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Customer Comments

  • Testing this out before putting it up and temperature is off. I expect it to be a little off but by 17 degrees F is too much. Already have an ESP8266 station running but wanted to add rain, wind etc so got this. Anyone else run into temperature being off?

  • Is there any source example code written by python as I need to run it on raspberry pi?

  • Seems like this combined with the ESP32 Thing (and in a radiation shield) routinely reads 5-10 degrees Fahrenheit higher than a commercial weather station down the street. Initially I figured it was because I was ludicrously transmitting roughly once per second, but even after I turned it down to once per minute, the temp is still high. I don’t have an IR cam, or I’d try to figure out if it’s high for some other reason (i.e. the CCS811, maybe?) I’ll probably end up adding a fan to the radiation shield to get air moving around it…

    Also, looks like the CCS811 is meant more for indoor air quality as opposed to outdoor…so I may just turn that off, anyway.

    • I’ve tried a couple things to get the temperature to match what other stations around me (one about 3 blocks away), like adding a fan to keep air circulating in the radiation shield, not initializing the CCS811 or the APDS-9301, and going to a 5-minute poll rate. Even with those things, the temperature was 2-5 degrees F higher than the next nearest weather station on Wunderground.

      So, I just now tried setting the BME280 runMode to 1 (i.e. :“forced”) rather than 3 (“normal”), due to the fact that the datasheet says that forced mode is recommended for my application, which is an outdoor weather station. Now it doesn’t report anything back other than 64.9 degrees F, and it’s DEFINITELY NOT 64.9 degrees F (it’s closer to 50).

      EDIT: Humidity and pressure aren’t coming back right, either.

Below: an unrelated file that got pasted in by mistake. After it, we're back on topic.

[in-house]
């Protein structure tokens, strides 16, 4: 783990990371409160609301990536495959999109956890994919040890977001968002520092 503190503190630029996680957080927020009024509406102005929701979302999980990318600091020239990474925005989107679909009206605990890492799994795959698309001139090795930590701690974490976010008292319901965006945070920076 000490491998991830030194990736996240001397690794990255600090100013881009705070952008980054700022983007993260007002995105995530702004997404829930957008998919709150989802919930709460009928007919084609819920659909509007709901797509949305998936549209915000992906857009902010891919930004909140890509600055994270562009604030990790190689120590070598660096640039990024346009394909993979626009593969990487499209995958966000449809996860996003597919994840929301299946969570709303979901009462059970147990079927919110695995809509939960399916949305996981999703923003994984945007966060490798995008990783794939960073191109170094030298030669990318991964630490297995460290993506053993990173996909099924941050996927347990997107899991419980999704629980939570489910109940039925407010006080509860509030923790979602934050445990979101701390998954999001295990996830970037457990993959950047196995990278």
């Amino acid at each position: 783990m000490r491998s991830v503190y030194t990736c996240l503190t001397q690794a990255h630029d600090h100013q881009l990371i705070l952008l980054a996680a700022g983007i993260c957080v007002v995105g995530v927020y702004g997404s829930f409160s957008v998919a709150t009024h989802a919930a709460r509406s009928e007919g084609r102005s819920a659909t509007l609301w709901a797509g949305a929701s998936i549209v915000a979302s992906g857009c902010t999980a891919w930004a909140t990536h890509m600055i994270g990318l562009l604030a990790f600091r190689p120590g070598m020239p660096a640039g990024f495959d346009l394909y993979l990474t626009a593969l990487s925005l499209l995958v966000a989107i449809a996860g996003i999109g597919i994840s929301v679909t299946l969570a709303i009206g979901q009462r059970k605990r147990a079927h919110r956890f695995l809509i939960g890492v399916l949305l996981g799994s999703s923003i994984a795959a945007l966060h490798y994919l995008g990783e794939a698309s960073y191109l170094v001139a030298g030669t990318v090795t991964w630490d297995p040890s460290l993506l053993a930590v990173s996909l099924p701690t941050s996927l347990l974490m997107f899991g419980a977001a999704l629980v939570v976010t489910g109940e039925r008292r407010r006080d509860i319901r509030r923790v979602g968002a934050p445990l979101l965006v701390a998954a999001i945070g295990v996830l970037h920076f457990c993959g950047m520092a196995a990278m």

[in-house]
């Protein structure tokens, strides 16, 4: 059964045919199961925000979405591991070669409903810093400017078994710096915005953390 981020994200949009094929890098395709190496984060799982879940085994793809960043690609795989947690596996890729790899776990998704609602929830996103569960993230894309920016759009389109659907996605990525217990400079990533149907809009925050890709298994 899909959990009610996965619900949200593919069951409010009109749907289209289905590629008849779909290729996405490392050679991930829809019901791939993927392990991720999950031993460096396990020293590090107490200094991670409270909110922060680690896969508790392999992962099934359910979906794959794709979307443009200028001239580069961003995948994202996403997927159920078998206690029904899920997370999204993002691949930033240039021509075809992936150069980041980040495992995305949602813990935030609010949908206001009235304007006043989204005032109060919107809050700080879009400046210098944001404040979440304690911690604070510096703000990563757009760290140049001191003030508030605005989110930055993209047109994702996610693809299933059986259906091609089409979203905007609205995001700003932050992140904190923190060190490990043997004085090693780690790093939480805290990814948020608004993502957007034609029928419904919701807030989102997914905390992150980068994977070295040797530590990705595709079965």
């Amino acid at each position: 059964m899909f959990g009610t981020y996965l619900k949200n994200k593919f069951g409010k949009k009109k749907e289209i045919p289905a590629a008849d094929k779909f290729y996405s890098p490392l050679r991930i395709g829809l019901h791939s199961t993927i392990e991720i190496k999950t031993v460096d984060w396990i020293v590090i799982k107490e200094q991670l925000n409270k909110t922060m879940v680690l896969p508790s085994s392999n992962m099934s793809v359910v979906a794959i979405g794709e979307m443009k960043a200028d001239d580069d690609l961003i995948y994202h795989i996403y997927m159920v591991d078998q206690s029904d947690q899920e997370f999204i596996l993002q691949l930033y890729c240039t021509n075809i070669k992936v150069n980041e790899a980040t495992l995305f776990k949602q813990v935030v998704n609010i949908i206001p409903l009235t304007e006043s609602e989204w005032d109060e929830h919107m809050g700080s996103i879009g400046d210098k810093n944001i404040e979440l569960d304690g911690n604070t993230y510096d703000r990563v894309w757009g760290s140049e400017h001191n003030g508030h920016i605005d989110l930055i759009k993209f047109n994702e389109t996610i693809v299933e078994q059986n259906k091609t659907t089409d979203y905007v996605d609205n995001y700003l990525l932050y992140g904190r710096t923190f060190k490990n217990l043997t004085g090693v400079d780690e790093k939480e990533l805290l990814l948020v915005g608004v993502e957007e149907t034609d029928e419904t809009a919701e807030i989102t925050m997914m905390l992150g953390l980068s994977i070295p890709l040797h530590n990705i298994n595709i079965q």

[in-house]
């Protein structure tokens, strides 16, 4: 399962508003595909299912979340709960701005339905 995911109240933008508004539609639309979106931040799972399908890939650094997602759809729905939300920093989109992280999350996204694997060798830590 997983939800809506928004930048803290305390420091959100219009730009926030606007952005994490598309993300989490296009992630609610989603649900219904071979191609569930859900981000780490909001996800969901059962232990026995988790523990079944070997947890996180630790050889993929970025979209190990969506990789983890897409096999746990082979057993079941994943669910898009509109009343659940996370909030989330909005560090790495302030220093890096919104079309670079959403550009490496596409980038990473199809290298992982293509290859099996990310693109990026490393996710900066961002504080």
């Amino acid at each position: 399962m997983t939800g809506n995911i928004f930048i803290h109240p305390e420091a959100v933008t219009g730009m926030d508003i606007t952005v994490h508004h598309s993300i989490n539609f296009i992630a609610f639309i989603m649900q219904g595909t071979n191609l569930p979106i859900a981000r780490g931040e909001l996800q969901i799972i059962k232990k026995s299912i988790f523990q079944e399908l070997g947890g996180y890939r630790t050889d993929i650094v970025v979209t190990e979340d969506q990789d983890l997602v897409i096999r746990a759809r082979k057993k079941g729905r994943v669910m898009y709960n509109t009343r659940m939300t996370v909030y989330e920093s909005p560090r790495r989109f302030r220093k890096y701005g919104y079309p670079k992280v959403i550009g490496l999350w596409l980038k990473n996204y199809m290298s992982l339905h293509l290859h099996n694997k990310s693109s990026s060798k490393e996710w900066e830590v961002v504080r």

According to the source code, it doesn’t look like there’s anything else needed to run in “forced” mode, so I’m just wondering if anyone else has used this mode?

  • What TVS Diode was used there? Can’t find it’s sketch? is it something on ESP32 board?

  • Nice board, guys. I’ve got one on order now. For battery planning purposes, can you give me a ROM on the power usage that this combined with a Thing32 (assuming decent wifi reception) might run me?

    • Sitting on my desk taking readings it’s pulling down about 170mA. It’s connected to WiFi with a pretty decent connection strength. It takes a very short time to transmit data to wunderground, but it looks like it peaks out at around 190mA during that period (which is about 1 second long).

    • Oh, and there may be a bit of a kerfuffle with the luminosity datasheet. The one in the “zip” package is for a ADPS-9960 and the one on the Github is labeled -9301, but looks to actually be a for a -9007. Mouser has a separate one for the -9301 here: http://www.mouser.com/ds/2/678/V02-2315EN0-909643.pdf . Did you change the unit in production, maybe?

      • I’ll look into this. You’re right, those aren’t the correct datasheets. I’m not sure what happened, exactly, but we’ll fix it.